Appointed to head one of the biggest public institutions was nowhere near his thoughts or goals 10 years prior to March 2017; much less running the affairs of an institution that had gained notoriety as the most corrupt government agency in the country. As he walked into his office that fateful morning on his first day at work, the only question that rang in his head was “what have I gotten myself into?”
Being the new CEO of the Driver and Vehicle Licensing Authority (DVLA) that had been taken over by middlemen alias the “goro community,”, corrupt practices and distasteful service delivery, Mr. Kwasi Agyeman Busia owed to change the narrative. “I’ll tell you. I have an office at home. I would sit and stare at the wall and digest documents for hours and look at the situation at DVLA back then- and ask myself why can’t we move from one point to the other, why can’t we provide better products and customer service ? I needed results. I will go home, meditate about the problem stare at the wall and began to draw a plplannedight after night” He recalls.
Five Years down the line, DVLA is not just a transformed government institution, it tops the list as number one in service delivery in Ghana’s Public sector.
In this bare it all interview with Africa Public Sector Magazine, Mr. Busia takes us through the journey of DVLA’s face lift, how the notorious ‘goro community’ were subdued and attempts at eliminating them from the system by leveraging People, Process and Technology to obtain an autonomous, efficient and sustainable DVLA with customer service delivery strategies in place…….
What led to the drastic reforms that have taken place since you assumed your role as CEO?
I pulled up in the parking lot at DVLA head office on March 10, 2017, that was my first day at work; my car radio was on one radio station, and DVLA was being referred to as the most corrupt government institution in the country. DVLA & another public institution actually topped the list of corrupt government institutions in the country. This is my first day on the job, I was yet to even meet the team I would be working with. Even my driver was new to me. I got out of the car asking what I had gotten myself into? When I met with my team, I reiterated what I had just heard on the radio, and I told them emphatically that by the end of my tenure at DVLA, the story would have to change and the institution would no longer be on that notorious list. There was a loud ovation in the room, and in all honesty, I had no idea the depth of what I had said and how it would happen.
What are some of the reforms and how were you able to implement them?
Management and I started looking at the problem; worked seven days a week straight for three months, until we came to three specific conclusions about our inefficiency-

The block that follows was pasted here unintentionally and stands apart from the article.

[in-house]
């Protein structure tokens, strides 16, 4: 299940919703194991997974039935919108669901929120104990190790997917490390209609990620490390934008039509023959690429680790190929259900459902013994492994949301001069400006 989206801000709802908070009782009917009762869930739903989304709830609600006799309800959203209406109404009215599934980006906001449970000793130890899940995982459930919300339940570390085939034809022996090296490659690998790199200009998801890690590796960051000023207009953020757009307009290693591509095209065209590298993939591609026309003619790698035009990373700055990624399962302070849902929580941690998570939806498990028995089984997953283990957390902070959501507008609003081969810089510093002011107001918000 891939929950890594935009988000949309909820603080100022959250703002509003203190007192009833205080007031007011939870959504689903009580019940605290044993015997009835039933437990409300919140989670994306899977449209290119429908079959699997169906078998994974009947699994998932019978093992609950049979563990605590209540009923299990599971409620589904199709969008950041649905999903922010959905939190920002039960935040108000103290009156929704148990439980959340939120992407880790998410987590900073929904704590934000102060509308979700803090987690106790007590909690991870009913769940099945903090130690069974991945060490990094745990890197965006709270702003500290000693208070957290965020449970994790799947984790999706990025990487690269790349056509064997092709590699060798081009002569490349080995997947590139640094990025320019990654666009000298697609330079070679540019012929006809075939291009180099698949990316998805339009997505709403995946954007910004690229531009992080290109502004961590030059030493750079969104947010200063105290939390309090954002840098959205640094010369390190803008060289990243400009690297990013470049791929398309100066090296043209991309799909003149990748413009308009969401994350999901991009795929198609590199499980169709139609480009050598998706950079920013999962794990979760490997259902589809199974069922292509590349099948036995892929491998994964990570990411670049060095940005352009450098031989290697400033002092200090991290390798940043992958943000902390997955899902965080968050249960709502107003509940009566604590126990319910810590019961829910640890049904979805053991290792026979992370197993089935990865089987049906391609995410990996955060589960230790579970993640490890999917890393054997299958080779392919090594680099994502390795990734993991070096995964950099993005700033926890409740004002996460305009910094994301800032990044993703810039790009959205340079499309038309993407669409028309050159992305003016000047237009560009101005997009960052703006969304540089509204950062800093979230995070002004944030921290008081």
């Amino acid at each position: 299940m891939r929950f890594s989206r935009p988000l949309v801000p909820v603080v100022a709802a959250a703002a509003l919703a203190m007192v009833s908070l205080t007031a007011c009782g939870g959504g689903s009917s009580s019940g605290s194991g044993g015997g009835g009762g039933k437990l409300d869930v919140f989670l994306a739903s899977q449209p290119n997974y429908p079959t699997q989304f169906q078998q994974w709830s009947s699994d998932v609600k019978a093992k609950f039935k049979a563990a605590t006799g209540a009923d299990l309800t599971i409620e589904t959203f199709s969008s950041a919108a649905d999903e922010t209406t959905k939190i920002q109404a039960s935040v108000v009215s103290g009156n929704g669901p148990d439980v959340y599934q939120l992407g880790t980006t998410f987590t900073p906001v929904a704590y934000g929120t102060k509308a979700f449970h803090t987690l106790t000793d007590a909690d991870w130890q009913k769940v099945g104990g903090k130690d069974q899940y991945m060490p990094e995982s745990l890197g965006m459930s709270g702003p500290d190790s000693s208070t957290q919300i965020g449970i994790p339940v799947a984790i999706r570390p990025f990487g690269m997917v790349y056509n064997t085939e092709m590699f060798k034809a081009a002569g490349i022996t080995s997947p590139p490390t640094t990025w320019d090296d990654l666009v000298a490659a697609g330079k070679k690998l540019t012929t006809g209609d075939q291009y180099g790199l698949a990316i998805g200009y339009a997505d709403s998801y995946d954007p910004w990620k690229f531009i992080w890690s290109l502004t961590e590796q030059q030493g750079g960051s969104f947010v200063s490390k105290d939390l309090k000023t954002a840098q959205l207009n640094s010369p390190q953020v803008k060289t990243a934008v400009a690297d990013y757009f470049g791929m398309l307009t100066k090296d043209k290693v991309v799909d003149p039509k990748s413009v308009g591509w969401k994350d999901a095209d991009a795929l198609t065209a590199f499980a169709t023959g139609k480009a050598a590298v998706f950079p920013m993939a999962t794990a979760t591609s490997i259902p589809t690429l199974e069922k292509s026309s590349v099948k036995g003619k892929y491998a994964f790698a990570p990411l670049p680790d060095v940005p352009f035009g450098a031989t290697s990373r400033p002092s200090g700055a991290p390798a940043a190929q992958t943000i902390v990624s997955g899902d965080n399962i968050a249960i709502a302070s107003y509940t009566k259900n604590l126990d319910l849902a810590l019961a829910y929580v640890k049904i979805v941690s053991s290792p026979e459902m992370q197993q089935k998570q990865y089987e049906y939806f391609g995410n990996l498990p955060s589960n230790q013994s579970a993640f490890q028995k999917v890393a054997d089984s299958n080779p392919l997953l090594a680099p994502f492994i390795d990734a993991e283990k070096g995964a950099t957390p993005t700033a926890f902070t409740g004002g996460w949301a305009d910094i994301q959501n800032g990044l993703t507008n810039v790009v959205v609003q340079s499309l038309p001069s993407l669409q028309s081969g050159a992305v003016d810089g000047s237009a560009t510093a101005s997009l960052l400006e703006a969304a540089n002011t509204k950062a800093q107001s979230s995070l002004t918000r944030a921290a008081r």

Our products were not unique, they were untimely, un-securitized, and the processes were laborious and non-transparent. There was a strategic plan that had been developed for 2016-2021, which was still in operation, I had to get acclimatised to it, in addition to the strategic plan, I imbibed the content and ‘spirit’ of it. After a complete analysis, we fine-tuned it and worked with the Board of directors, the Minister, and management to broaden and make it practicable. We then developed the narration for it and went to work…
We developed what we called the six strategic pillars, identifying the six main things we needed to do to move this authority forward and at the centre of that was customer service.
The goal was to develop, digitize, and create unique products in a timely fashion, at an affordable rate, and of superior value.
The alternative illegal (‘goro’) gives you fake products, at an exorbitant price, and when the police stop you, you will not be able to produce a government-approved document.
How did we sell this strategic plan? We got all the management in one place, in one space, and unveiled the six strategic pillars to them, the pillars were image uplift, Service optimization, financial autonomy and sustainability, Human capital development, and research and business development. Customer service was the pivot, the centrality of all things we aspire to achieve.
We met in Sogakope, and this is important because I had representatives from every district and region in the room and unveiled the six pillars emphasizing on plugging leakages and transforming the authority.
We subsequently met in Kumasi where we developed a business plan from the strategic plan, we gave every district and region two years to have maximum impact and increase revenue two-fold, “double-double” we called it. We tried to make things happen quickly, and improve the idea of human relations, through the foundational theme–The people, process, and technology. For every pillar that we had, there was an admixture of these three foundational frameworks embedded to produce desired results. Therefore, instead of obtaining a driver’s license through a process that went through twenty stages, we reduced it to a 6- stage process, and then automation was made key. Whenever we could avoid a man-to-man or human interaction we achieved something because face-to-face interactions inevitably led to some possible form of corruption – doors being closed, whispers in the lobbies, all came to a stop. Everything was open, the pricing of our services was on the wall, the offices were labelled so you know what we did when you walked in. You were in a predictable environment and not in some abstract situation where somebody has to tell you what to do.
We moved to the product after we achieved desired results in the process. We realized that the driver’s license that we had then, could be duplicated very easily, so we came up with a digitized, biometric-driven product. In November 2017, eight months after I resumed office, the Vice President unveiled the new driver’s license and that’s when we stepped it up to regain our customer base lost to the “goro community”.
We also looked at the other side of our mandate which is the vehicle registration and digitized all vehicle records since 1995 and made the process more efficient. The goal was to ensure the vehicle registration process is completed in an hour.
In a nutshell, we brought automation, we leveraged our people, we abridged processes and we infused technology, not just the driver’s license, but from roadworthy to vehicle registration and a whole lot of other products we have.
The principles of People, Process, and Technology were fundamental to everything we’ve done today.
At what point did you come up with the prestige customer service centre?
After changing our processes and making the products more affordable and timelier, we came out with a scheme – Prestige, Premium, and Regular. Prestige means you get your license in 30 minutes, premium- two weeks, and regular is about a month; compared to the three-five years’ timelines we used to have in the past. This is what necessitated the prestige customer service centre. It was created strictly as an option for those who preferred prestige services and get their license within 30 minutes. This has been transformational because it had not been done before in terms of getting a driver’s license within a very short period and of good quality.